I hope you enjoy reading my entry into this incredible anthology as much as I did in writing it. And I also hope you enjoy reading the other 10 stories as much as I did too.

You can get Space Force: Building The Legacy on Amazon in e-book and print right here:

SPACE FORCE: BUILDING THE LEGACY

 

Future_USSF_SEAL_2
Not The Official Seal of the United States Space Force. This is a proposed seal for the USSF circa 2120 created specifically for this anthology.

 

Posted in Guest Post, New Release, Writer's Life

Guest Post: Doug Irvin on Space Force

Editor Doug Irvin takes over my blog today. He is the man who started it all, coming up with the idea for the military sci-fi anthology, Space Force: Building The Legacy, published by Midlands Scribes Publishing. The e-book is scheduled for a Memorial Day release and you can order the print edition now to be delivered around that same day at the link above. 

Welcome to the opening of a new era, the era when space as an operating environment comes of age.

When I first heard the 45th President of the US call for a new branch of the military, my first reaction was excitement. Sure, several nations have ventured outside our atmosphere, and several vehicles have landed on the Moon, as well as Mars. But where

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other branches of service have played a part in space activities, it was the primary focus for none of them. This announcement, however, set in motion a dedicated intent to go into space, and stay there.

My second reaction was the thought, what would their legacy over time be like. At this point, the Space Force had no legacy to lean on. Every other military of every nation on Earth has a legacy, a history, that helps define their members outlook. They all have their heroes, their screw-ups, their examples of how to behave – and how not to.

With that thought in mind I asked a few people I knew who were involved in either publishing or editing. The initial reaction wasn’t overwhelming. Hey, everyone has their own concerns, their own priorities. Developing a series of stories for a new concept wasn’t a pressing issue.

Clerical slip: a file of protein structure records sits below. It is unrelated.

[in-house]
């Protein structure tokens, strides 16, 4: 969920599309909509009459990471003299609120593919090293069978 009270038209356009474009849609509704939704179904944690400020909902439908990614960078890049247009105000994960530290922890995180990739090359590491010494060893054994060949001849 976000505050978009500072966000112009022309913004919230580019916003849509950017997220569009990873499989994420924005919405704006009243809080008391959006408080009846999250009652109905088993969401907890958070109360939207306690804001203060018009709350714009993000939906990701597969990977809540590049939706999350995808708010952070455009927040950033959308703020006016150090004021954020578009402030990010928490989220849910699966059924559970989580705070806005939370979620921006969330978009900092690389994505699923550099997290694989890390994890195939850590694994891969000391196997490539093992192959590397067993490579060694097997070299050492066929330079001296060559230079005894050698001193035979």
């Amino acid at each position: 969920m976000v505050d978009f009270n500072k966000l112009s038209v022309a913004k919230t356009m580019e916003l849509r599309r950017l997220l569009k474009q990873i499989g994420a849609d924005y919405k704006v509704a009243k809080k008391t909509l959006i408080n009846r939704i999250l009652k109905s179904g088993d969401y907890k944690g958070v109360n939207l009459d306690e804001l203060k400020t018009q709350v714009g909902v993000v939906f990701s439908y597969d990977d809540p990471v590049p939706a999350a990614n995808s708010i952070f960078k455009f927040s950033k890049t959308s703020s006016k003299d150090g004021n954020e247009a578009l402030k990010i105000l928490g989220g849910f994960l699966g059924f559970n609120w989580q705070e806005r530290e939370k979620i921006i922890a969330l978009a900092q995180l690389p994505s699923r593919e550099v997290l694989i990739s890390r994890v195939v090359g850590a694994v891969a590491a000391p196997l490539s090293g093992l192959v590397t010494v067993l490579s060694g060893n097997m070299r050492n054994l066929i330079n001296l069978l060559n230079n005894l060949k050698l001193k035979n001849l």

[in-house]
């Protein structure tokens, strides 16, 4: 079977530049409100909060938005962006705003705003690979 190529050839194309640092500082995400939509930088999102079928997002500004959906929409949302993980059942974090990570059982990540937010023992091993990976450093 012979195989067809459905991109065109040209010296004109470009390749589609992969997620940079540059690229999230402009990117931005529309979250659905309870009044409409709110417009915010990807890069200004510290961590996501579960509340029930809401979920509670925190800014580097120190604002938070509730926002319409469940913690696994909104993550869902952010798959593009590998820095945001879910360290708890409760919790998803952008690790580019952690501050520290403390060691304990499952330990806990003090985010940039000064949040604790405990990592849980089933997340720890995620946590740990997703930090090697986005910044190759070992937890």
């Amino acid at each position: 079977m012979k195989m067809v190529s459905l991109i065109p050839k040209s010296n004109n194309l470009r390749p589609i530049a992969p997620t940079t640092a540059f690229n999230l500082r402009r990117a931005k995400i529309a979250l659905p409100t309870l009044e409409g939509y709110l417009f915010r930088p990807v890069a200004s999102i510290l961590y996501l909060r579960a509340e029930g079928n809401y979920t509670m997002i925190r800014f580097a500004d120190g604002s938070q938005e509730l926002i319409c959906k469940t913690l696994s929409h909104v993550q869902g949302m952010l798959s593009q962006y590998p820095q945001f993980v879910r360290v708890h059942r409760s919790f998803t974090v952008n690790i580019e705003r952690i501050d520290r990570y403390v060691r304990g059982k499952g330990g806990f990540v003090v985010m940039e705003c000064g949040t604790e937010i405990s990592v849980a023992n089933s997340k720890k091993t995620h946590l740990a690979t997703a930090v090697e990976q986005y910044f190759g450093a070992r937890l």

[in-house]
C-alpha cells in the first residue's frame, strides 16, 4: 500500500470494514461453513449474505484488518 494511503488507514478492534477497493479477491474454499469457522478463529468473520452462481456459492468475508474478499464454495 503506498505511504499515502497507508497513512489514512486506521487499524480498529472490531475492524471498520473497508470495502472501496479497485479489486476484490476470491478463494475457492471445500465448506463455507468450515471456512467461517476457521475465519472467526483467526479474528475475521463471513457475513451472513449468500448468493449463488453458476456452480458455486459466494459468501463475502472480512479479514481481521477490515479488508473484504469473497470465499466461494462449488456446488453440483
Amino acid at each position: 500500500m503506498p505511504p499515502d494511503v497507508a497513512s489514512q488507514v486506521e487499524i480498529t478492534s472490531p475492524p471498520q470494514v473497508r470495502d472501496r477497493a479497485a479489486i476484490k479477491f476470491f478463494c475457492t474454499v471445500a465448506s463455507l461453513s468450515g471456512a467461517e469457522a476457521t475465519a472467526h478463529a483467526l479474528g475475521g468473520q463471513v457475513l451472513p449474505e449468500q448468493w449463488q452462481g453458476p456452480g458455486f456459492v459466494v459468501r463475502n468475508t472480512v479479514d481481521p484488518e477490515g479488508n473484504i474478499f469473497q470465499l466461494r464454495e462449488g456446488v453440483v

But several weeks later, one editor contacted me. If I were willing to undertake the receiving and editing of stories, he had a publishing imprint he had started a few years before, but never used. Would I take the challenge?

Would I! So with his guidance a call was put out for stories. And people responded.

The stories contained here are a sample of the ones I received. Some of the stories I couldn’t use. Understand that I did not have a theme I wanted the stories to follow (I won’t make that mistake again!), though I did have a few limiters. I decided that the Legacy would span a century of time – the first one hundred years of the Space Force. The stories had to project the Space Force in a positive light. A lot of very good stories don’t do that; but a negative slant wasn’t what I wanted.

And it had to be the United States Space Force. Several good stories fell out of the running because they presented more of a United Nations force. That was too wide a gap to span. A multi-national force has too great a swing in customs for a fledgling branch to handle. Too much dilution of ethos.

There was no restriction to the nationality of the writers – and in fact we have several foreign nationals represented here. But their stories maintained a USSF centered outlook.

In all, I’m impressed with the shared vision these people have presented. They aren’t identical, but they portray an identical wish for the stars. I hope you like them.

Many years ago I ran across a phrase that motivates me, and I think it does for these people.

Un rêve d’étoiles – A dream of stars.

That’s a fine focus.

Future_USSF_SEAL_2
Not The Official Seal of the United States Space Force. This is a proposed seal for the USSF circa 2120 created specifically for this anthology.

 

Posted in Guest Post, Writer's Life

Guest Post: Rosie Oliver on Space Force

Author Rosie Oliver takes over my blog today. She is one of 11 authors in the military sci-fi anthology, Space Force: Building The Legacy, edited by Doug Irvin and published by Midlands Scribes Publishing. The e-book is scheduled for a Memorial Day release and you can order the print edition now to be delivered around that same day at the link above. Rosie’s story is: Slivers of Hope.  

 

Slivers of Hope started as one of those serendipitous light-blub moments on a dark January night while driving home.  The moon was almost full, the stars twinkly bright and no patches of cloud to be seen anywhere. The uphill stretch of road was bendy and the silvery grazing fields were about turn into dark forest. Up through the gap in the trees I saw a wide silvery contrail crossing diagonally. It gave every impression of climbing from a field to my right and going off into space on my left. What a pity I could not drive my car up along it?